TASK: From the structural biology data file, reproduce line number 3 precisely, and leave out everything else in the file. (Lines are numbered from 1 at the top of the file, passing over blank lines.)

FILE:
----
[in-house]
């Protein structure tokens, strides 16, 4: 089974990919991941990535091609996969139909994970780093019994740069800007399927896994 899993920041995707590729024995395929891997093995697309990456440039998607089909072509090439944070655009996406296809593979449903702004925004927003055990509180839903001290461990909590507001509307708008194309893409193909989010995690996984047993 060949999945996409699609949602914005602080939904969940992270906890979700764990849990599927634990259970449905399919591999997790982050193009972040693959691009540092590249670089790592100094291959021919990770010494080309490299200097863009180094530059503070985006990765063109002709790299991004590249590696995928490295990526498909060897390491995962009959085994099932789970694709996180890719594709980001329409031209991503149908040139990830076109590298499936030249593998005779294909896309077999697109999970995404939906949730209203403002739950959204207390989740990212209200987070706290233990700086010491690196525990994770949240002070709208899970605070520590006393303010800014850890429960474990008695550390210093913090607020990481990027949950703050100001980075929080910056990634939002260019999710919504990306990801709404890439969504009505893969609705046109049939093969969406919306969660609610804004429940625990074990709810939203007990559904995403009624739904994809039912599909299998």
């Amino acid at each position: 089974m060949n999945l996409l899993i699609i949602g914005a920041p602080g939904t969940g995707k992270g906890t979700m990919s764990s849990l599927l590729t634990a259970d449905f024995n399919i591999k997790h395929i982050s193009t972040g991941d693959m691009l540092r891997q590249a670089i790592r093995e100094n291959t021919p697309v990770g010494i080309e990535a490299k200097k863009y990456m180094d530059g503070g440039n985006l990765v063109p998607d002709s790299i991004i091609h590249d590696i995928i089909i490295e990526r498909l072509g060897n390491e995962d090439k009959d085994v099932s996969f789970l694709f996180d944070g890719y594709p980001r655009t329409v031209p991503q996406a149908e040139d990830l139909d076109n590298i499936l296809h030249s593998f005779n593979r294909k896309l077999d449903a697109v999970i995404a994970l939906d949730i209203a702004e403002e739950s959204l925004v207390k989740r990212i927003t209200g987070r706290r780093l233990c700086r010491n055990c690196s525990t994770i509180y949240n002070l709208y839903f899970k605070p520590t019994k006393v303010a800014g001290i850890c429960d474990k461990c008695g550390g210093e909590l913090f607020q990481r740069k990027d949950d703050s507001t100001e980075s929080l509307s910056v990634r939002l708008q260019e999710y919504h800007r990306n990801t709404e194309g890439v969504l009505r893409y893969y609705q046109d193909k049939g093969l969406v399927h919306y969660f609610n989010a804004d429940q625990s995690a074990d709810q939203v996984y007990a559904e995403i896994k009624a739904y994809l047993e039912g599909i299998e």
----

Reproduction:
């Amino acid at each position: 089974m060949n999945l996409l899993i699609i949602g914005a920041p602080g939904t969940g995707k992270g906890t979700m990919s764990s849990l599927l590729t634990a259970d449905f024995n399919i591999k997790h395929i982050s193009t972040g991941d693959m691009l540092r891997q590249a670089i790592r093995e100094n291959t021919p697309v990770g010494i080309e990535a490299k200097k863009y990456m180094d530059g503070g440039n985006l990765v063109p998607d002709s790299i991004i091609h590249d590696i995928i089909i490295e990526r498909l072509g060897n390491e995962d090439k009959d085994v099932s996969f789970l694709f996180d944070g890719y594709p980001r655009t329409v031209p991503q996406a149908e040139d990830l139909d076109n590298i499936l296809h030249s593998f005779n593979r294909k896309l077999d449903a697109v999970i995404a994970l939906d949730i209203a702004e403002e739950s959204l925004v207390k989740r990212i927003t209200g987070r706290r780093l233990c700086r010491n055990c690196s525990t994770i509180y949240n002070l709208y839903f899970k605070p520590t019994k006393v303010a800014g001290i850890c429960d474990k461990c008695g550390g210093e909590l913090f607020q990481r740069k990027d949950d703050s507001t100001e980075s929080l509307s910056v990634r939002l708008q260019e999710y919504h800007r990306n990801t709404e194309g890439v969504l009505r893409y893969y609705q046109d193909k049939g093969l969406v399927h919306y969660f609610n989010a804004d429940q625990s995690a074990d709810q939203v996984y007990a559904e995403i896994k009624a739904y994809l047993e039912g599909i299998e």